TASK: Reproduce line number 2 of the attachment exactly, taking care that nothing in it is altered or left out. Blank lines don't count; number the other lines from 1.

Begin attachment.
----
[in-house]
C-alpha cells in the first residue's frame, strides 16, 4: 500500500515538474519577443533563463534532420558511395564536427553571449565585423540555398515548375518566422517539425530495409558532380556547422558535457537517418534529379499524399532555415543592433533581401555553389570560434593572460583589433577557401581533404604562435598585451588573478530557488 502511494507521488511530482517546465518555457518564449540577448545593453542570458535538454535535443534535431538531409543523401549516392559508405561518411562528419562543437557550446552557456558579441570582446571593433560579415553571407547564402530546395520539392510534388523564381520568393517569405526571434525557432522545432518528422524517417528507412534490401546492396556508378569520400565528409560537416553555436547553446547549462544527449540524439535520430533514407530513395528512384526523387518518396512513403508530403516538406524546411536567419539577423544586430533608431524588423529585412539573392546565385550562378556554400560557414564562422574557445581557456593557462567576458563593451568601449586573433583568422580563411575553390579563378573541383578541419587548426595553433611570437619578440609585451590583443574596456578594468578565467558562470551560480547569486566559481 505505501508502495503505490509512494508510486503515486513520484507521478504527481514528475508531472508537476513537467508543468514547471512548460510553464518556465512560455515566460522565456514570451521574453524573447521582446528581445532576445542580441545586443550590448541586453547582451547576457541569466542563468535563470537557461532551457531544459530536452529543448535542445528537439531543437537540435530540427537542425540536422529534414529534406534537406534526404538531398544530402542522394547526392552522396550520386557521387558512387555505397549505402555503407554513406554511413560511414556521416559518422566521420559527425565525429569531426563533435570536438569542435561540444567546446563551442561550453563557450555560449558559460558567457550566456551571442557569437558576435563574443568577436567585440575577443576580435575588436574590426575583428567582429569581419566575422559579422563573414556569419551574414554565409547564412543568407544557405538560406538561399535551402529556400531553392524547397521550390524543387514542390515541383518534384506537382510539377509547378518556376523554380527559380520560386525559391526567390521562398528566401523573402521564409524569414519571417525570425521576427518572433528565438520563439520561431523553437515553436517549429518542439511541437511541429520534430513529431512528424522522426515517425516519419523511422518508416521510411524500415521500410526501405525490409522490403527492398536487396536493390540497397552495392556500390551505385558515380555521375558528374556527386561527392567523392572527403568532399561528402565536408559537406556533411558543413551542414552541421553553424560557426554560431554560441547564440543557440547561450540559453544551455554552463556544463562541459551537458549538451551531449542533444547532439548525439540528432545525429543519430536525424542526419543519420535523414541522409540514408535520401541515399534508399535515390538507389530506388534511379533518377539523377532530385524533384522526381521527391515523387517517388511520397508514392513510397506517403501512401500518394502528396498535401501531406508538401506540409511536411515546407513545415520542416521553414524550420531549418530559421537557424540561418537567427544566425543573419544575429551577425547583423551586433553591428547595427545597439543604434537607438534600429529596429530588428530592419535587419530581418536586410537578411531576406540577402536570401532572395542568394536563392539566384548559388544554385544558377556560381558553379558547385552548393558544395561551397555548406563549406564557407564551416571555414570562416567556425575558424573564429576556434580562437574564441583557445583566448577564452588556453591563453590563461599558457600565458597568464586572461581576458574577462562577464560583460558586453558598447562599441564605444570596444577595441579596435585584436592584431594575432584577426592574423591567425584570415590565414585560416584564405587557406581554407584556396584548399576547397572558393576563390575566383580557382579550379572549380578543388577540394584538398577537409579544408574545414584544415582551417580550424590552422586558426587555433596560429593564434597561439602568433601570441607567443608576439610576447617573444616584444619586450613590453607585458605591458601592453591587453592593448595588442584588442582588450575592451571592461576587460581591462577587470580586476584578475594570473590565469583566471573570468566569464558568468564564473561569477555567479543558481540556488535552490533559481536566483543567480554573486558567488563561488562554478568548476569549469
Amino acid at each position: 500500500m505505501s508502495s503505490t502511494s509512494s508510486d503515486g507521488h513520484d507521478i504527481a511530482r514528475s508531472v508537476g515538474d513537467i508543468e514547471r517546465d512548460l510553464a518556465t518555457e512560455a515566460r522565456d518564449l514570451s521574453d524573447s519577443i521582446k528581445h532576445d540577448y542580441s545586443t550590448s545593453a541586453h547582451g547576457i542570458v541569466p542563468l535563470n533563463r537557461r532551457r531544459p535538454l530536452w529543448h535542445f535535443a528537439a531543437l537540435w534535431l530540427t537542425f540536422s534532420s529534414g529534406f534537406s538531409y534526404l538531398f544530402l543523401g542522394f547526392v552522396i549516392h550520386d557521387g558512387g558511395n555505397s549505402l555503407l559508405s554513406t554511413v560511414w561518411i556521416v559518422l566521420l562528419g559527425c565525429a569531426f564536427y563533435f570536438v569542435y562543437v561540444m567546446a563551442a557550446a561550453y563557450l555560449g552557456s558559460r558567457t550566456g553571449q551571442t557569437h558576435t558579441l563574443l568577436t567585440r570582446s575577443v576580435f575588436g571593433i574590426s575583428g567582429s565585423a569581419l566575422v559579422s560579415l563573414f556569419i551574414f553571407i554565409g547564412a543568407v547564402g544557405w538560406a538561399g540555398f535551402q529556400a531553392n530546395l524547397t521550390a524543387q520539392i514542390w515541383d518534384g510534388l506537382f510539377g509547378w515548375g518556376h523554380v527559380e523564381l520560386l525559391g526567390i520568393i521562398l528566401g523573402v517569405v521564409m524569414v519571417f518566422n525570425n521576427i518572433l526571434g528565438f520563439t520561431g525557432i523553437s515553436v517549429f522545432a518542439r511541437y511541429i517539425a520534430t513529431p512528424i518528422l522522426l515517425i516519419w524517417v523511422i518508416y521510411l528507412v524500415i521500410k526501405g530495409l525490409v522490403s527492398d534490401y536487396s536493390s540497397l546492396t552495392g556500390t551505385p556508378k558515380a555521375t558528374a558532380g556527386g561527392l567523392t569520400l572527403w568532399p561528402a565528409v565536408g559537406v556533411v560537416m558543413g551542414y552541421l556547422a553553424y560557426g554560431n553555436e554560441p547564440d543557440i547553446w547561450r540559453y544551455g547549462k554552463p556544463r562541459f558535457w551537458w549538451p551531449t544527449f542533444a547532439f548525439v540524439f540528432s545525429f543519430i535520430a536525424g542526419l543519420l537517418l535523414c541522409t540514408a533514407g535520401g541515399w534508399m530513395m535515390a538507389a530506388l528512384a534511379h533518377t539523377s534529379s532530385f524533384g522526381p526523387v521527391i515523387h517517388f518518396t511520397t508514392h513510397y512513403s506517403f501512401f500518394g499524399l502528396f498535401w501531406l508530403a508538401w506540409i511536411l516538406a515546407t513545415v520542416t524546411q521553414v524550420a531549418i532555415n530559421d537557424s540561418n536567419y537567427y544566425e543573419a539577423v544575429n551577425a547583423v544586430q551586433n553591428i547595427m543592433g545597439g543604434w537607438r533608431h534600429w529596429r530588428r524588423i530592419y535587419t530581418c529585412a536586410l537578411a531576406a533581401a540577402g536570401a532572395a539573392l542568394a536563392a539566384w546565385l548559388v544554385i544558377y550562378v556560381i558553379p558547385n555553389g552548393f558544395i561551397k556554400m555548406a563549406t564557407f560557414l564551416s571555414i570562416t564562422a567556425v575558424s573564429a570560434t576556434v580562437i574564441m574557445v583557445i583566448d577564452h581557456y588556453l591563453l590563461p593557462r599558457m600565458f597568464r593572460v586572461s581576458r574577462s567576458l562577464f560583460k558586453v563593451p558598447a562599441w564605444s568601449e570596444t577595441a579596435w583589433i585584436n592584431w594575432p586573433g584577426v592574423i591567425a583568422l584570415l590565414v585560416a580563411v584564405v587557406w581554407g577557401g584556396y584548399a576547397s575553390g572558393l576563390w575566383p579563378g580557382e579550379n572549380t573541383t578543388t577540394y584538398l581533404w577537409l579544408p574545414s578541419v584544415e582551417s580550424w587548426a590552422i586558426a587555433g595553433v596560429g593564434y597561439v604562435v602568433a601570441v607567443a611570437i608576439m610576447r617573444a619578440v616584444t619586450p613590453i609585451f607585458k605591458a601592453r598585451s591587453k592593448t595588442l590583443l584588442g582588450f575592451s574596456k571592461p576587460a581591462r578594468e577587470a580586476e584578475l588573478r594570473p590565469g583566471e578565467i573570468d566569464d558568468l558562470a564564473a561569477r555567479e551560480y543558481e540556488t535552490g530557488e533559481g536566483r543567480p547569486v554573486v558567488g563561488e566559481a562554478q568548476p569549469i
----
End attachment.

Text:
C-alpha cells in the first residue's frame, strides 16, 4: 500500500515538474519577443533563463534532420558511395564536427553571449565585423540555398515548375518566422517539425530495409558532380556547422558535457537517418534529379499524399532555415543592433533581401555553389570560434593572460583589433577557401581533404604562435598585451588573478530557488 502511494507521488511530482517546465518555457518564449540577448545593453542570458535538454535535443534535431538531409543523401549516392559508405561518411562528419562543437557550446552557456558579441570582446571593433560579415553571407547564402530546395520539392510534388523564381520568393517569405526571434525557432522545432518528422524517417528507412534490401546492396556508378569520400565528409560537416553555436547553446547549462544527449540524439535520430533514407530513395528512384526523387518518396512513403508530403516538406524546411536567419539577423544586430533608431524588423529585412539573392546565385550562378556554400560557414564562422574557445581557456593557462567576458563593451568601449586573433583568422580563411575553390579563378573541383578541419587548426595553433611570437619578440609585451590583443574596456578594468578565467558562470551560480547569486566559481 505505501508502495503505490509512494508510486503515486513520484507521478504527481514528475508531472508537476513537467508543468514547471512548460510553464518556465512560455515566460522565456514570451521574453524573447521582446528581445532576445542580441545586443550590448541586453547582451547576457541569466542563468535563470537557461532551457531544459530536452529543448535542445528537439531543437537540435530540427537542425540536422529534414529534406534537406534526404538531398544530402542522394547526392552522396550520386557521387558512387555505397549505402555503407554513406554511413560511414556521416559518422566521420559527425565525429569531426563533435570536438569542435561540444567546446563551442561550453563557450555560449558559460558567457550566456551571442557569437558576435563574443568577436567585440575577443576580435575588436574590426575583428567582429569581419566575422559579422563573414556569419551574414554565409547564412543568407544557405538560406538561399535551402529556400531553392524547397521550390524543387514542390515541383518534384506537382510539377509547378518556376523554380527559380520560386525559391526567390521562398528566401523573402521564409524569414519571417525570425521576427518572433528565438520563439520561431523553437515553436517549429518542439511541437511541429520534430513529431512528424522522426515517425516519419523511422518508416521510411524500415521500410526501405525490409522490403527492398536487396536493390540497397552495392556500390551505385558515380555521375558528374556527386561527392567523392572527403568532399561528402565536408559537406556533411558543413551542414552541421553553424560557426554560431554560441547564440543557440547561450540559453544551455554552463556544463562541459551537458549538451551531449542533444547532439548525439540528432545525429543519430536525424542526419543519420535523414541522409540514408535520401541515399534508399535515390538507389530506388534511379533518377539523377532530385524533384522526381521527391515523387517517388511520397508514392513510397506517403501512401500518394502528396498535401501531406508538401506540409511536411515546407513545415520542416521553414524550420531549418530559421537557424540561418537567427544566425543573419544575429551577425547583423551586433553591428547595427545597439543604434537607438534600429529596429530588428530592419535587419530581418536586410537578411531576406540577402536570401532572395542568394536563392539566384548559388544554385544558377556560381558553379558547385552548393558544395561551397555548406563549406564557407564551416571555414570562416567556425575558424573564429576556434580562437574564441583557445583566448577564452588556453591563453590563461599558457600565458597568464586572461581576458574577462562577464560583460558586453558598447562599441564605444570596444577595441579596435585584436592584431594575432584577426592574423591567425584570415590565414585560416584564405587557406581554407584556396584548399576547397572558393576563390575566383580557382579550379572549380578543388577540394584538398577537409579544408574545414584544415582551417580550424590552422586558426587555433596560429593564434597561439602568433601570441607567443608576439610576447617573444616584444619586450613590453607585458605591458601592453591587453592593448595588442584588442582588450575592451571592461576587460581591462577587470580586476584578475594570473590565469583566471573570468566569464558568468564564473561569477555567479543558481540556488535552490533559481536566483543567480554573486558567488563561488562554478568548476569549469